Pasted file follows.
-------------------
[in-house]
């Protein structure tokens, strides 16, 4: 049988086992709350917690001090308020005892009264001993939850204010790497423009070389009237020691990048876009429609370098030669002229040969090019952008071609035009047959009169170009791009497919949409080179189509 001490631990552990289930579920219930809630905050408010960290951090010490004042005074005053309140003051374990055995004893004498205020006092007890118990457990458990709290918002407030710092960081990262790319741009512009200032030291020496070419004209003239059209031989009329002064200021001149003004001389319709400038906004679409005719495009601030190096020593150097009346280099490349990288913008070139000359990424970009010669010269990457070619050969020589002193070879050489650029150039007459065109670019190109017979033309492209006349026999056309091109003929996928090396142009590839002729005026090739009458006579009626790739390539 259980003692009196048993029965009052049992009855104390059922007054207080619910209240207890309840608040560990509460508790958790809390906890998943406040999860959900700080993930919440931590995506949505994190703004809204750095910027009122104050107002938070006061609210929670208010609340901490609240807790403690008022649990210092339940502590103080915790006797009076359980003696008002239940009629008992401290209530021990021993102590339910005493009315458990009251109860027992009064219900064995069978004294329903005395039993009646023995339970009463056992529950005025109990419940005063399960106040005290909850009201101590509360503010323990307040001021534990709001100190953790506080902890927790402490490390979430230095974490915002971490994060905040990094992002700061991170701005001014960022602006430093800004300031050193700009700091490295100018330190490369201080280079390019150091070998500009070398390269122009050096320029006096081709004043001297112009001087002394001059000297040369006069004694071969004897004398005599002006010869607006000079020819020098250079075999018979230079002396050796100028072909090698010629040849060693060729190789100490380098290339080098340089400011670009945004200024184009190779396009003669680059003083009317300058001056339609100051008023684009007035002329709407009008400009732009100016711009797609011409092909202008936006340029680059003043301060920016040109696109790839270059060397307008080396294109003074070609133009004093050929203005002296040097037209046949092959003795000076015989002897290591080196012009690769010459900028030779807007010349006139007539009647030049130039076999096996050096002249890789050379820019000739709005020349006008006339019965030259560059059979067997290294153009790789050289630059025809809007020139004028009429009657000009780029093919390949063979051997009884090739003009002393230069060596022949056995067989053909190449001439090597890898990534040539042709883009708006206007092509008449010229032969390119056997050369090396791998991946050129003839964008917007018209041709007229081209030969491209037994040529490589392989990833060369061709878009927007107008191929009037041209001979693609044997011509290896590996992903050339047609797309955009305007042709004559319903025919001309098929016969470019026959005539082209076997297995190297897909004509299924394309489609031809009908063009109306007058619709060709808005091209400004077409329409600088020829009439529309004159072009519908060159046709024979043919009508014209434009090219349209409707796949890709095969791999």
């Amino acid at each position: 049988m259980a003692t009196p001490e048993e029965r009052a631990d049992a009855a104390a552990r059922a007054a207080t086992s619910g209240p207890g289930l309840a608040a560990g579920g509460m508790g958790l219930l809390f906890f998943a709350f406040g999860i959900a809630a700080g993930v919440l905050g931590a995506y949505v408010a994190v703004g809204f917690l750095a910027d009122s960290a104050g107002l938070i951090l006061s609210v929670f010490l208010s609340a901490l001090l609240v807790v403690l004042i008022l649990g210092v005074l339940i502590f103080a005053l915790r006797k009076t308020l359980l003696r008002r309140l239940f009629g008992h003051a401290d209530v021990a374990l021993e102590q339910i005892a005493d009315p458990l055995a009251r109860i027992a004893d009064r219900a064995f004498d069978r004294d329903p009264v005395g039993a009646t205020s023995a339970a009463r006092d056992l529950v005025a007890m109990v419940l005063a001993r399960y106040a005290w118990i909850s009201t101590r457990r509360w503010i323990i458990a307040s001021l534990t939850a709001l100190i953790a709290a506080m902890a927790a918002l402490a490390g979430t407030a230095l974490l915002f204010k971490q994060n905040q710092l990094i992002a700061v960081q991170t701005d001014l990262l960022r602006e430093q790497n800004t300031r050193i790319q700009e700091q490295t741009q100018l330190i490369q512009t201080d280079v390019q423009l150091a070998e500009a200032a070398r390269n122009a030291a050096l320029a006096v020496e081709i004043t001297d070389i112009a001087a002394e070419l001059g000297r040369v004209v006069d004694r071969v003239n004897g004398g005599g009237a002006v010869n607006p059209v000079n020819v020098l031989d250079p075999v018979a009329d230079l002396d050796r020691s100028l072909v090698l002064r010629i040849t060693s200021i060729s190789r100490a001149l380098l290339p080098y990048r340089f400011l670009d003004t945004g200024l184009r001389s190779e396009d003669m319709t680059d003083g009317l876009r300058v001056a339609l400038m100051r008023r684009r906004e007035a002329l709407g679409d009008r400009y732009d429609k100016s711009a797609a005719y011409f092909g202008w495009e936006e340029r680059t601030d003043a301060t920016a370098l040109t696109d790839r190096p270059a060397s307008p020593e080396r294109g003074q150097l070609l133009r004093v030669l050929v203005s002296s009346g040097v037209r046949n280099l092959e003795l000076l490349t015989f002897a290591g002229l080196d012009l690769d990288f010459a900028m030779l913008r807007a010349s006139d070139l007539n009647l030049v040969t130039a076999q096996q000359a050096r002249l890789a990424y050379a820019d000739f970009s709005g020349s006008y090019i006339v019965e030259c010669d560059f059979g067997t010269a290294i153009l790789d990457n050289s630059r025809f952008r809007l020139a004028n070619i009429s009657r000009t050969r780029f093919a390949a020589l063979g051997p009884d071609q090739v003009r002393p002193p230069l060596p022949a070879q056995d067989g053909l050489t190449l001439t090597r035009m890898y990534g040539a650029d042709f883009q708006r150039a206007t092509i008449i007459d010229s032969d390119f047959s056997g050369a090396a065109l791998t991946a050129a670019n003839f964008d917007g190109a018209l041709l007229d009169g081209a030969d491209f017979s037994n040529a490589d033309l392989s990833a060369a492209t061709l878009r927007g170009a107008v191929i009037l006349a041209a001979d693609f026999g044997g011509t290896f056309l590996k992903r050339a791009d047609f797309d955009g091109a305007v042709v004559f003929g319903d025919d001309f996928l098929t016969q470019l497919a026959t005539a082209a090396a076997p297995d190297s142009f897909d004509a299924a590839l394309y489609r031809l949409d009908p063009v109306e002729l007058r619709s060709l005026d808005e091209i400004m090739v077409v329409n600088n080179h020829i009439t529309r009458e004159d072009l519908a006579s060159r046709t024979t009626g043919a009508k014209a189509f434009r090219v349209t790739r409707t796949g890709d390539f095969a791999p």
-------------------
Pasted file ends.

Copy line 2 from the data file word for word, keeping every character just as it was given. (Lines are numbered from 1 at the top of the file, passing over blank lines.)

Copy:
């Protein structure tokens, strides 16, 4: 049988086992709350917690001090308020005892009264001993939850204010790497423009070389009237020691990048876009429609370098030669002229040969090019952008071609035009047959009169170009791009497919949409080179189509 001490631990552990289930579920219930809630905050408010960290951090010490004042005074005053309140003051374990055995004893004498205020006092007890118990457990458990709290918002407030710092960081990262790319741009512009200032030291020496070419004209003239059209031989009329002064200021001149003004001389319709400038906004679409005719495009601030190096020593150097009346280099490349990288913008070139000359990424970009010669010269990457070619050969020589002193070879050489650029150039007459065109670019190109017979033309492209006349026999056309091109003929996928090396142009590839002729005026090739009458006579009626790739390539 259980003692009196048993029965009052049992009855104390059922007054207080619910209240207890309840608040560990509460508790958790809390906890998943406040999860959900700080993930919440931590995506949505994190703004809204750095910027009122104050107002938070006061609210929670208010609340901490609240807790403690008022649990210092339940502590103080915790006797009076359980003696008002239940009629008992401290209530021990021993102590339910005493009315458990009251109860027992009064219900064995069978004294329903005395039993009646023995339970009463056992529950005025109990419940005063399960106040005290909850009201101590509360503010323990307040001021534990709001100190953790506080902890927790402490490390979430230095974490915002971490994060905040990094992002700061991170701005001014960022602006430093800004300031050193700009700091490295100018330190490369201080280079390019150091070998500009070398390269122009050096320029006096081709004043001297112009001087002394001059000297040369006069004694071969004897004398005599002006010869607006000079020819020098250079075999018979230079002396050796100028072909090698010629040849060693060729190789100490380098290339080098340089400011670009945004200024184009190779396009003669680059003083009317300058001056339609100051008023684009007035002329709407009008400009732009100016711009797609011409092909202008936006340029680059003043301060920016040109696109790839270059060397307008080396294109003074070609133009004093050929203005002296040097037209046949092959003795000076015989002897290591080196012009690769010459900028030779807007010349006139007539009647030049130039076999096996050096002249890789050379820019000739709005020349006008006339019965030259560059059979067997290294153009790789050289630059025809809007020139004028009429009657000009780029093919390949063979051997009884090739003009002393230069060596022949056995067989053909190449001439090597890898990534040539042709883009708006206007092509008449010229032969390119056997050369090396791998991946050129003839964008917007018209041709007229081209030969491209037994040529490589392989990833060369061709878009927007107008191929009037041209001979693609044997011509290896590996992903050339047609797309955009305007042709004559319903025919001309098929016969470019026959005539082209076997297995190297897909004509299924394309489609031809009908063009109306007058619709060709808005091209400004077409329409600088020829009439529309004159072009519908060159046709024979043919009508014209434009090219349209409707796949890709095969791999």